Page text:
The data, which traces the path of every pain pill shipped in the United States, shows the extent to which opioids flooded the country as deaths from the epidemic continued to climb over nine years.

The Washington Post and the company that owns the Charleston Gazette-Mail in West Virginia first obtained the data, collected by the Drug Enforcement Administration, from 2006 through 2012 after waging a year-long legal fight. In July, The Post reported that the data revealed that the nation's drug companies had manufactured and distributed more than 76 billion pain pills.

Comment: Fatal addiction: Chris Hedges reports on America's opioid crisis


"Security incident"? Flights diverted as RAF demands 'unplanned' closure of airspace for operational mission


Dozens of flights including British Airways and Virgin Atlantic services to Heathrow are diverted or delayed as RAF demands 'unplanned' closure of airspace for operational mission
Dozens of flights bound for Heathrow were diverted or delayed this morning after an RAF plane demanded an 'unplanned' use of airspace.

At least four Heathrow-bound British Airways flights and one Virgin Atlantic aircraft were forced to land at other airports such as Gatwick, Stansted and Luton.

Meanwhile, many other flights were delayed as a result of planes being 'stacked' above Greater London as they waited for airspace to clear.

The closure of airspace - which began at around 9am on Friday - lasted for approximately 20 minutes.

Comment: Landing at a different airport is quite the inconvenience for travellers, one wonders just exactly what this "sortie" entailed?

See also: Sonic boom wakes thousands of residents, shakes houses, as RAF jets scramble to intercept unresponsive aircraft near London


Glassdoor is broken: Anonymous reviews are a double-edged sword

glassdoor app
Public reviews serve an essential purpose in holding governments and institutions, stores and restaurants, and teachers and employers accountable. I fully and enthusiastically support transparency, including for private companies like my own. The problem is that literally anyone can lob a reputational bomb online, and it can be as devastating (and career-threatening) as any other kind of exploitive or maliciously opportunistic behavior, including those of unsavory leaders who deserve exposure.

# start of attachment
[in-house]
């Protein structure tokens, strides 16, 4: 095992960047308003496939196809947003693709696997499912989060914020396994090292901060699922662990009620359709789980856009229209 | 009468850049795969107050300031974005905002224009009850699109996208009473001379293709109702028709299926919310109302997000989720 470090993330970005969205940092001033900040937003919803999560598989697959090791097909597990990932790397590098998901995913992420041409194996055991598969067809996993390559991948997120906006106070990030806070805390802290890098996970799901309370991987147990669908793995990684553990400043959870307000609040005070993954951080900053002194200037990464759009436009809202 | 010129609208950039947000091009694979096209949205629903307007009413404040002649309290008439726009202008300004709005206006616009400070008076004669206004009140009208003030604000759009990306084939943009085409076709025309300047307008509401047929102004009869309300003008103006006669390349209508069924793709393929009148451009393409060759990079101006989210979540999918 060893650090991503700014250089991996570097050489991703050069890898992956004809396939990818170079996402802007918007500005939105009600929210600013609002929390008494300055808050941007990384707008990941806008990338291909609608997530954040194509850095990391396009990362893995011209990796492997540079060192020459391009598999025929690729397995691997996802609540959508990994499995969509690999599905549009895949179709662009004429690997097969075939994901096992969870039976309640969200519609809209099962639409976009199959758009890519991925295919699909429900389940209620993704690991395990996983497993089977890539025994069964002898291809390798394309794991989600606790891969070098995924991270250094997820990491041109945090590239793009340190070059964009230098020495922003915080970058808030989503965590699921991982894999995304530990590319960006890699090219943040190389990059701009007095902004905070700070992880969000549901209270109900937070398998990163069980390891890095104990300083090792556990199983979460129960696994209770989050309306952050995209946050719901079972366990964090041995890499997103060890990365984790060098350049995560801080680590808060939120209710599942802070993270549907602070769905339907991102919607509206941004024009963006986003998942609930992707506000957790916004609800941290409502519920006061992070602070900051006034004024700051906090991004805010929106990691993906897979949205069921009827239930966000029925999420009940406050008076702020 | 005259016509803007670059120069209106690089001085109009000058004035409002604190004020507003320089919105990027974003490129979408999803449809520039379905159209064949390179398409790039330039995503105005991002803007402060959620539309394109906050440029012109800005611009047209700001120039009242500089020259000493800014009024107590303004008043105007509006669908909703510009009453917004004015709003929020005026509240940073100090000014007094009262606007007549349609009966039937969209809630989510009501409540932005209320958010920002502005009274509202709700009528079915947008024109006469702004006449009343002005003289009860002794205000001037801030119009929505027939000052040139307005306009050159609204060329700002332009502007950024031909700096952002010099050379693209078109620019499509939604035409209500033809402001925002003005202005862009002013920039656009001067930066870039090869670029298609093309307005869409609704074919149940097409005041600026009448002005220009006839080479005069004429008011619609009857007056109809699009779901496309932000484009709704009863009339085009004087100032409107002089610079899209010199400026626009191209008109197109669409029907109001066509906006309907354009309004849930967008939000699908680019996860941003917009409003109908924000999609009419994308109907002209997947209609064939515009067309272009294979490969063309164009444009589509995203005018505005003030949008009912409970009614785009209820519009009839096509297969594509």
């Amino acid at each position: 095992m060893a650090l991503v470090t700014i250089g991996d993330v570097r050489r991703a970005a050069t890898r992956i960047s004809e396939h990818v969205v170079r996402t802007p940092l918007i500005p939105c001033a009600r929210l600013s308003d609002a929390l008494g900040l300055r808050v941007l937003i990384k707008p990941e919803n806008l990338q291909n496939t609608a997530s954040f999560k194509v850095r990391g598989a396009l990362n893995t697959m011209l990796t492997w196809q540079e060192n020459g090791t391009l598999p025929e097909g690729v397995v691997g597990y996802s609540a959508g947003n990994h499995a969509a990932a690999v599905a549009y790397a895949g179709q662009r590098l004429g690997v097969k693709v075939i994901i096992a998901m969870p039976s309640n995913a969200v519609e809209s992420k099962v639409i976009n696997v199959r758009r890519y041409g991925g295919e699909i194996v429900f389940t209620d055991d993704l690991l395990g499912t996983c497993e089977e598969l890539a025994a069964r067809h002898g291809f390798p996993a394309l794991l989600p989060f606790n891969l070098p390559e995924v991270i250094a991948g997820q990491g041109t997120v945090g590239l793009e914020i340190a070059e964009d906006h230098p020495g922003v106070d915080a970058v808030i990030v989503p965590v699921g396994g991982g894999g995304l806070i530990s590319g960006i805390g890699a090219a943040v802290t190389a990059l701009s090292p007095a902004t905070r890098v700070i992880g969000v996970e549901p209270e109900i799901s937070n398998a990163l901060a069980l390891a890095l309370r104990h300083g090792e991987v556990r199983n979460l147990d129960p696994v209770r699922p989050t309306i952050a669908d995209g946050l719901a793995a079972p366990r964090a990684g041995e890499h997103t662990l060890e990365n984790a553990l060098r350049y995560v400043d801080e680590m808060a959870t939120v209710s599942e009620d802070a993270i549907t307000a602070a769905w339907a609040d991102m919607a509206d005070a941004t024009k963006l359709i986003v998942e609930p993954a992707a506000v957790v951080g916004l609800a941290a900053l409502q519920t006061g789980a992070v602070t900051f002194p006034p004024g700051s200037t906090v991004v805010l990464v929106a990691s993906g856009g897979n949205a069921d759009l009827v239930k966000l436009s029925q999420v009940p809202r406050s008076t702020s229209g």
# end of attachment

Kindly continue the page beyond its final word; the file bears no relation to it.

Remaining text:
Amida Technology Solutions, of which I was a co-founder and where I still serve as CEO, is a 50-person data-management software company, based in Washington D.C. that specializes in health information. I started Amida on my kitchen table in 2013 with two members of the inaugural class of Presidential Innovation Fellows, and raised money from first-tier investors three years later. We grew by 50 percent in 2018 and faster still in 2019. The coming year looks promising. Anyone who has ever started a company from scratch, or made an early-stage investment, would find our nascent success unusual, if not remarkable.

Inevitably, over the years I've occasionally had to make tough decisions about letting people go. In every instance there were detailed discussions about what's missing and how to do better, delivered in a spirit of "hey, we're not on a good path here." But no matter how it is packaged, letting people go sucks. It is rough on the employer (because there are often personal relationships involved, and because the position needs to be re-filled) and it is, tautologically, terrible for the employee. And because these discussions need to be private and discreet, such decisions can be a shock to the rest of the team. In such a situation, a well-intentioned website like Glassdoor — a platform on which employees can post anonymous reviews of their present or former companies and employers — can become a repository for bitterness, resentment, and frustration.

Wedding Rings

'Setting sail for Valinor': Christopher Tolkien, son of 'Lord of the Rings' author, dies at 95 as fans honor his literary legacy